Travel Trends In The Twenty-Tens: What Marketers Need To Know
More than 50 percent of travelers' research, planning, and way-finding is performed solely on mobile devices.
Back in 2009, the travel industry looked as though it needed a vacation of its own. Millions of families and businesses were hit by the worst financial crisis since the Great Depression, and the first kinds of budgets to be cut were those allotted for vacations. However, it’s been a while since then, and a lot has happened — people are finally letting loose a bit, and spending more on travel. In fact, if we check the travel industry growth between 2015 and 2016, we can see a staggering 46 million increase in the number of tourists worldwide [UNWTO World Tourism Barometer].
These are fantastic numbers and figures, but one might ask why? It seems that many people, 72 percent in fact, have come to grasps with the transitory and superficial nature of material objects. Instead, all signs point to people opting for the immaterial, and sometimes more profound, experience of travel. What’s driving this movement? On one hand, it’s a phenomenon sprouted from our social, interconnected lives and the illustrious “FOMO” that comes with it. On the other hand, it’s the virtual validation that individuals receive from posting about their experiences. In 2017, 55 percent of travelers said that they publicly posted holiday pictures from their respective trips to receive praise and validation amongst their peers , as opposed to taking photos for the sake of privately capturing memories from the destinations for themselves. [Expedia Travel Survey]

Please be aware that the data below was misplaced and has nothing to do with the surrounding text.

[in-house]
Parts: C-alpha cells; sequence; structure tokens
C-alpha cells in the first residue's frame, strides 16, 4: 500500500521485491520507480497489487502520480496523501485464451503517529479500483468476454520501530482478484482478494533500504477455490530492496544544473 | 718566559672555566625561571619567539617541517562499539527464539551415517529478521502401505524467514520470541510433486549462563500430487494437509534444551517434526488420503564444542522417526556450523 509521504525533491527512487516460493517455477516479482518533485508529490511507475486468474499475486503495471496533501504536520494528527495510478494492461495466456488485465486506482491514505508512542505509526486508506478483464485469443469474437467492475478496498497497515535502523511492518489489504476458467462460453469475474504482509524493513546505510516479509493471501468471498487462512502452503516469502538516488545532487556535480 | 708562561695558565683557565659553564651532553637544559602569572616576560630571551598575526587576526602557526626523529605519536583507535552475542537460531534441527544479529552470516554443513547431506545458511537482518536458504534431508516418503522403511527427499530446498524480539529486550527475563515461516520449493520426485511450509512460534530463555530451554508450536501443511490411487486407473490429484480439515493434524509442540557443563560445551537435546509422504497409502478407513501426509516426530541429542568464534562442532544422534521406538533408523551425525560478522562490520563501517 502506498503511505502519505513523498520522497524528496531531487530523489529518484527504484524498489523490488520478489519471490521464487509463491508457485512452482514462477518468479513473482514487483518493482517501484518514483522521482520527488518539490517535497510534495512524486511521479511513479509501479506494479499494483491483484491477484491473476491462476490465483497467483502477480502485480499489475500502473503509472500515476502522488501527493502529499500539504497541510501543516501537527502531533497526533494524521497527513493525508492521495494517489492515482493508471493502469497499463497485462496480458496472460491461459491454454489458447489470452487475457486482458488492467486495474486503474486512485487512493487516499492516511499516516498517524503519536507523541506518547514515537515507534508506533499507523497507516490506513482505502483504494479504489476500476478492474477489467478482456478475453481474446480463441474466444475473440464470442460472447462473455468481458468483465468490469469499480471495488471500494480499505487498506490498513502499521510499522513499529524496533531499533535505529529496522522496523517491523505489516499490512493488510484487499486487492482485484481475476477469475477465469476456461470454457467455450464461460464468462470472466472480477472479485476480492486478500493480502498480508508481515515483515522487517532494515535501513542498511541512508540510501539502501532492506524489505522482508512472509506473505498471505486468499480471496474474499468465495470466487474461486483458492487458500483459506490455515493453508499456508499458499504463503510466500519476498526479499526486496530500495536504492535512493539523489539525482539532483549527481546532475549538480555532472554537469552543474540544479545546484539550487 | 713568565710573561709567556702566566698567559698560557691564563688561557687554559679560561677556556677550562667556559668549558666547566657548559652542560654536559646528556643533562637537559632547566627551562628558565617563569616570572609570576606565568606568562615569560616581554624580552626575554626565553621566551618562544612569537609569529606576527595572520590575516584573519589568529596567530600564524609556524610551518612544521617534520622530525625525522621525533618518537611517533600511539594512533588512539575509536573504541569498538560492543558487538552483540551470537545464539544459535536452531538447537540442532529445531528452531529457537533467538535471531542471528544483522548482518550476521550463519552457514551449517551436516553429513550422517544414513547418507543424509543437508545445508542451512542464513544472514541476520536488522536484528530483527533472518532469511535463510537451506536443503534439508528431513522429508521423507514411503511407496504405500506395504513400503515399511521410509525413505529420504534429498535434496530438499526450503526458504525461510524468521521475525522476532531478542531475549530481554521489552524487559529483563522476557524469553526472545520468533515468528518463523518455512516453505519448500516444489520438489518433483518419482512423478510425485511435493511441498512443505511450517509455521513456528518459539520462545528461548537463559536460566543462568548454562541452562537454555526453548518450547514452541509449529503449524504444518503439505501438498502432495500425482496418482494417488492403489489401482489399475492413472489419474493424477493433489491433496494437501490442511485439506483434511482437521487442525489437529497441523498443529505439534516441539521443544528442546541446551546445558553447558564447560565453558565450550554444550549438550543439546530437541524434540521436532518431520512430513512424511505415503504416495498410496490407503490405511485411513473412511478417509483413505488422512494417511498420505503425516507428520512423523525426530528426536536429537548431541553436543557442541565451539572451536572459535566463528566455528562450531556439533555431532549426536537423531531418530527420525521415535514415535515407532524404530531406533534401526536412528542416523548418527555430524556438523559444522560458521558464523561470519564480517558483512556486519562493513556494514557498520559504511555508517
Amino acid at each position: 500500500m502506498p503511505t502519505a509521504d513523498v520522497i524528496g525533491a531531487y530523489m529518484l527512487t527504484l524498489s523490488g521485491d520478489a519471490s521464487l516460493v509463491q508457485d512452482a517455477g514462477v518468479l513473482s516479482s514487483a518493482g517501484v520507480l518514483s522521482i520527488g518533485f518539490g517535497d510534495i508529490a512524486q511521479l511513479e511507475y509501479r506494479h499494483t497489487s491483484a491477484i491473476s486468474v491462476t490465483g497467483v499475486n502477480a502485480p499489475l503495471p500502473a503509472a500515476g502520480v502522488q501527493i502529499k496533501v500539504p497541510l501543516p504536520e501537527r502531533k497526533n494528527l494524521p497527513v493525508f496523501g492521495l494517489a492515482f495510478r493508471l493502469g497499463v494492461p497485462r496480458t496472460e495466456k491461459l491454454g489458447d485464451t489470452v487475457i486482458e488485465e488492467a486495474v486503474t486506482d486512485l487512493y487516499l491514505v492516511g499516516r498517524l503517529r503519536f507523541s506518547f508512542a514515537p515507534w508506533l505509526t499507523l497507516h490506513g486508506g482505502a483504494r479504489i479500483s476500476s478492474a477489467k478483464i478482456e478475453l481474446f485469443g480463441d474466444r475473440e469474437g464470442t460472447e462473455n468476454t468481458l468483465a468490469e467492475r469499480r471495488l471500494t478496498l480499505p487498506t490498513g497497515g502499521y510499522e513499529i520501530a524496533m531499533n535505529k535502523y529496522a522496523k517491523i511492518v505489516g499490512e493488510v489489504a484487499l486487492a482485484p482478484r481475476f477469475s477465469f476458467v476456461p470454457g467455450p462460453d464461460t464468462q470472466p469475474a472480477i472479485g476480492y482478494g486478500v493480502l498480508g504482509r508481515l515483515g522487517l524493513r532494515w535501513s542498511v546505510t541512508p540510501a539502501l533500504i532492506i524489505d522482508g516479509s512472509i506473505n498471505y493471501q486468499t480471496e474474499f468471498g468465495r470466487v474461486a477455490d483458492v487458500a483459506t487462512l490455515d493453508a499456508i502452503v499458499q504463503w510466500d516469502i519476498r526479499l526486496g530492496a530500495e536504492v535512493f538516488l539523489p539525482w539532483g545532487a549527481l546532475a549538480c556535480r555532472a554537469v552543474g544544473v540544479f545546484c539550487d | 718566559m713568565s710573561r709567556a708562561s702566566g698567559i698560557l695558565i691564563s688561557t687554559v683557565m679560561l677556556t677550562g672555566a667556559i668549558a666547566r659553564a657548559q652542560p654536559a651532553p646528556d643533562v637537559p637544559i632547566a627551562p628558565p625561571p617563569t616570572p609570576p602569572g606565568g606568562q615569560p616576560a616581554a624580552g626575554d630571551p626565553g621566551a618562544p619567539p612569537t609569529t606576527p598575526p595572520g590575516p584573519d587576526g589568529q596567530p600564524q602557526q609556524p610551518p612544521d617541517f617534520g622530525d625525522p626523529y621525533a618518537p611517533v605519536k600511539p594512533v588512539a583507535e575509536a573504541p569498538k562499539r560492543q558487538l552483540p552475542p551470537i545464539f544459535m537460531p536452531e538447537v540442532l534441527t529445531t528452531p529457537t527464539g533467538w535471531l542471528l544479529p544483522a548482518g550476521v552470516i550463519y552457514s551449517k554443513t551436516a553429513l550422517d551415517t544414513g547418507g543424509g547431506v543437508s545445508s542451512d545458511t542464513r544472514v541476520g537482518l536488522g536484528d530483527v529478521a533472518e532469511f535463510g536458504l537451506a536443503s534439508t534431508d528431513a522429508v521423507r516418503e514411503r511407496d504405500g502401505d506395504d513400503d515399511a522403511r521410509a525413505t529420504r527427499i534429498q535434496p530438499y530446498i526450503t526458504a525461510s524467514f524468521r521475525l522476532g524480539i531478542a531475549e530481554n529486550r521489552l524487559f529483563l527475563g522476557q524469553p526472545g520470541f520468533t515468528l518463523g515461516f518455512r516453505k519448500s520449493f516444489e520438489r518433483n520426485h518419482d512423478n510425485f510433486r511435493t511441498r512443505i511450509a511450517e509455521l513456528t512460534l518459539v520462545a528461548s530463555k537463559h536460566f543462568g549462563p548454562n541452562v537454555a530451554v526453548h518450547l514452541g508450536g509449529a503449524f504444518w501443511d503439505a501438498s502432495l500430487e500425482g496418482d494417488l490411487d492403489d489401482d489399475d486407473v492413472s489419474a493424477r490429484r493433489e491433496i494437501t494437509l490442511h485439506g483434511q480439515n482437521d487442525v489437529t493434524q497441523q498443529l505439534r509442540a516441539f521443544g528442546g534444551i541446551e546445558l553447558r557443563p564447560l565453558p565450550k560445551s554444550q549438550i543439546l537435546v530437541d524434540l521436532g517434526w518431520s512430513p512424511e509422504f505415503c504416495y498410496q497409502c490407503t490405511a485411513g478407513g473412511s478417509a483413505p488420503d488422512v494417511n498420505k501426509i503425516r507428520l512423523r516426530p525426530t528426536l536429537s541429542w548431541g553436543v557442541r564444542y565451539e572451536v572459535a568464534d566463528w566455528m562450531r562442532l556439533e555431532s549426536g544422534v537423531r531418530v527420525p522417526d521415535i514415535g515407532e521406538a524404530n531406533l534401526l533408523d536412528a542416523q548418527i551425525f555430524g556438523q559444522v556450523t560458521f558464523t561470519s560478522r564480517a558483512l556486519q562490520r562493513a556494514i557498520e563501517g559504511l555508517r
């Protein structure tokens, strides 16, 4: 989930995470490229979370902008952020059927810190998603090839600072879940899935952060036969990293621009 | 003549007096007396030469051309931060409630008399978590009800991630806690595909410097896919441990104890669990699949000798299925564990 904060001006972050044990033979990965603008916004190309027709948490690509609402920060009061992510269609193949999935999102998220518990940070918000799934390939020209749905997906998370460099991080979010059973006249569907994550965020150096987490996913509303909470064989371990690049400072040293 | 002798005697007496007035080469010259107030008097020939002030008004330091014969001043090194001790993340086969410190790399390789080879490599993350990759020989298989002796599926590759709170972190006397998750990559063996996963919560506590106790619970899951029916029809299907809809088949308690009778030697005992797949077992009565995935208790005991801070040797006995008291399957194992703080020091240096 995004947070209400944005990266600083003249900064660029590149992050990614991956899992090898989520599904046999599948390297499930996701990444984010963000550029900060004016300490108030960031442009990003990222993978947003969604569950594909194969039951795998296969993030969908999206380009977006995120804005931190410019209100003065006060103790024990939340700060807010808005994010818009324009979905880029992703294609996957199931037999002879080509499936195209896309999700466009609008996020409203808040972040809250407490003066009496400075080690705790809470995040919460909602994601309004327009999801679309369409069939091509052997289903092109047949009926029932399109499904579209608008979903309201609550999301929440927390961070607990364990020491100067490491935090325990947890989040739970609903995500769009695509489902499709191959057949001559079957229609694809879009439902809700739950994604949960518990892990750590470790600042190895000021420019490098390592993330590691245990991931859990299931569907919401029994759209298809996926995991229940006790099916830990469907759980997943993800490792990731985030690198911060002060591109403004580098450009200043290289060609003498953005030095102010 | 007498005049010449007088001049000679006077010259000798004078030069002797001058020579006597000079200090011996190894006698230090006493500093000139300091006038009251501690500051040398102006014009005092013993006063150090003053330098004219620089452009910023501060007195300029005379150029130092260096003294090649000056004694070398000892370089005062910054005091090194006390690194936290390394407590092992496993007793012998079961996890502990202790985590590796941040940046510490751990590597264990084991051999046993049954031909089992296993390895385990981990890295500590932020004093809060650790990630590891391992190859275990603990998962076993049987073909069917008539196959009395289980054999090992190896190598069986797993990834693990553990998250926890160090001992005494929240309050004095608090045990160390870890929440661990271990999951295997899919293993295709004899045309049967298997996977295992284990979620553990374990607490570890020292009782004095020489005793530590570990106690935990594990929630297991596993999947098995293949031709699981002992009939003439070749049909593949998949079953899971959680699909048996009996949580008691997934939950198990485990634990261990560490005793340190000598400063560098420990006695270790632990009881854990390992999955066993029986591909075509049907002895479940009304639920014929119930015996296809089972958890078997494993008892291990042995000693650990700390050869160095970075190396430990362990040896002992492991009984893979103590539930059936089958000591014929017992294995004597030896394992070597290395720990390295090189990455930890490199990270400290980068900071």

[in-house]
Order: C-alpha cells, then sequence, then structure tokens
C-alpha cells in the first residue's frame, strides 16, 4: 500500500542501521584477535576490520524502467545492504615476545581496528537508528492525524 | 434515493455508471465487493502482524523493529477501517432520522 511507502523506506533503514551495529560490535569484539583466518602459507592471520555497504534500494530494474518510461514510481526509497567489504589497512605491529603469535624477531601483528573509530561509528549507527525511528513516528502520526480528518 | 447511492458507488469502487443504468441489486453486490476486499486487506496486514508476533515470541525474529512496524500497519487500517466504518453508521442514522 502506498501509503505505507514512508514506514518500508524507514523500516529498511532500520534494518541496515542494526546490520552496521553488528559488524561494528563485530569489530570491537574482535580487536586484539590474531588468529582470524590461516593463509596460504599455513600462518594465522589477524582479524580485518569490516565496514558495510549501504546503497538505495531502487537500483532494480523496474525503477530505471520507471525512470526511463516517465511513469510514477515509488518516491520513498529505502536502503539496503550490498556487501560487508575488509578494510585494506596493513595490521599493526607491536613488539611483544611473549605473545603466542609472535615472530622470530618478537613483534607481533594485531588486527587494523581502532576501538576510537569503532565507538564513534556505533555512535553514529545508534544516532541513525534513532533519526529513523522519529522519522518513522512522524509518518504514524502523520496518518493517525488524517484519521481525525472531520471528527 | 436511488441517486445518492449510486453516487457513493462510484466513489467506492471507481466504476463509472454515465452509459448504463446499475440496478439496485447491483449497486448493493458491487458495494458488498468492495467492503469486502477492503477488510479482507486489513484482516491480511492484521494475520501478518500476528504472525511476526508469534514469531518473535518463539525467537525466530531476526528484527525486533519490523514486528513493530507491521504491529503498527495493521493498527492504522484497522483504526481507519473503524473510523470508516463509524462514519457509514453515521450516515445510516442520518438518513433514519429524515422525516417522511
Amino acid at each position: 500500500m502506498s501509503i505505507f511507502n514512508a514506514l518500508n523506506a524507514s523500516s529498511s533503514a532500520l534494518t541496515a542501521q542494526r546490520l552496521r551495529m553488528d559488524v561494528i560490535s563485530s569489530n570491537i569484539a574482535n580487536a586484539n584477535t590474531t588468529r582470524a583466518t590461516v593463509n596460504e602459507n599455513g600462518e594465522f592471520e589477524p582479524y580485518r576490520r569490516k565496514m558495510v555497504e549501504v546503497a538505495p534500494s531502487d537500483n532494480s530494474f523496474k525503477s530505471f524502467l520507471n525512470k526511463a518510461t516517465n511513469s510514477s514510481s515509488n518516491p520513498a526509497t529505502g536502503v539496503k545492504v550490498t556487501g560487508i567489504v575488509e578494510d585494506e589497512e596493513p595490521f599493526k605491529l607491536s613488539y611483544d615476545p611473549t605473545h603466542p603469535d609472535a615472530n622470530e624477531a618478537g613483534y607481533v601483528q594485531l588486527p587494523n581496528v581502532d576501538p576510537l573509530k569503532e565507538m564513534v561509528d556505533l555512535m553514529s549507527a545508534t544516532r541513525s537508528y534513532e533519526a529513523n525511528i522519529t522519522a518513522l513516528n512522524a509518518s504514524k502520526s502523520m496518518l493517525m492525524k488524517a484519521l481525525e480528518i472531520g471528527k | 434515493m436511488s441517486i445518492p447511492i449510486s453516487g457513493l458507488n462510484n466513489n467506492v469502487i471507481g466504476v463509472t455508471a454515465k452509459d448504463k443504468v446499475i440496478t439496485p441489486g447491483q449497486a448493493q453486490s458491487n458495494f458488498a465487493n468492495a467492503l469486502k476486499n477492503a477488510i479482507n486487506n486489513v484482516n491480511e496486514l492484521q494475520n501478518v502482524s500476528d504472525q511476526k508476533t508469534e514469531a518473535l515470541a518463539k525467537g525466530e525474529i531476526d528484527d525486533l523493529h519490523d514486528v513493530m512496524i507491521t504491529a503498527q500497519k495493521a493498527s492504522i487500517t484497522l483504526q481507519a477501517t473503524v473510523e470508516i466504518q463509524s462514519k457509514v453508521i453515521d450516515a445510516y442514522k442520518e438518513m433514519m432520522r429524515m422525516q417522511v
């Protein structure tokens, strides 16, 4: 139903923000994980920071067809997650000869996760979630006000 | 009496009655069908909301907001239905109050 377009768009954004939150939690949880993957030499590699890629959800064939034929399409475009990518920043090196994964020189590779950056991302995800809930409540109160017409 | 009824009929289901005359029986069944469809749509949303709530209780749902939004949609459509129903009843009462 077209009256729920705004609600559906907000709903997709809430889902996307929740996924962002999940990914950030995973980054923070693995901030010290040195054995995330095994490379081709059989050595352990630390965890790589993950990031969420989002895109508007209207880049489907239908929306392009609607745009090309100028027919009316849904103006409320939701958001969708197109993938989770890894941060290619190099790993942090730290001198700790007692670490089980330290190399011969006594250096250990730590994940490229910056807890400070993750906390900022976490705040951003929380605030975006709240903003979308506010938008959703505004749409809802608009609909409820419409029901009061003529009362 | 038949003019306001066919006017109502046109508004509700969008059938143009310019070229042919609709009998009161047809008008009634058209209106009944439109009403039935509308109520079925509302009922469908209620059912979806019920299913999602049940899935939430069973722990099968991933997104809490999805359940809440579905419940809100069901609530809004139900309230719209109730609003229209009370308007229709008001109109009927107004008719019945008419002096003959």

Although these clearly suggest that social is at the heart of the modern travel experience, data is telling us more about the new mindset of travelers and what they’re prioritizing. Five big trends came from our research, all presenting valuable opportunities for travel, hospitality, and tourism brands.
1. Sustainable Tourism
71 percent of travelers plan to make eco-friendly choices in the next 12 months, in contrast to what was only 45 percent one year ago. In addition to this, 58 percent of travelers said their choices are affected by whether or not the hotel gives back to the local community, and 66 percent of global consumers prefer to buy products and services from brands that give back to society [TripAdvisor]. Why? It seems that in this age of political turmoil and ecological crisis, individuals support only the companies whose values are aligned with those of their own, especially when it comes to luxury purchases and consumerism. It’s in these particular cases that marketers must take social responsibility into account. By advertising the charitable aspects of the brands, you’re telling people why they should want your product, as well as why they should also feel good about buying it over the competition – a strategy that will be especially effective with millennial travelers.
2. The “Bucket List Effect”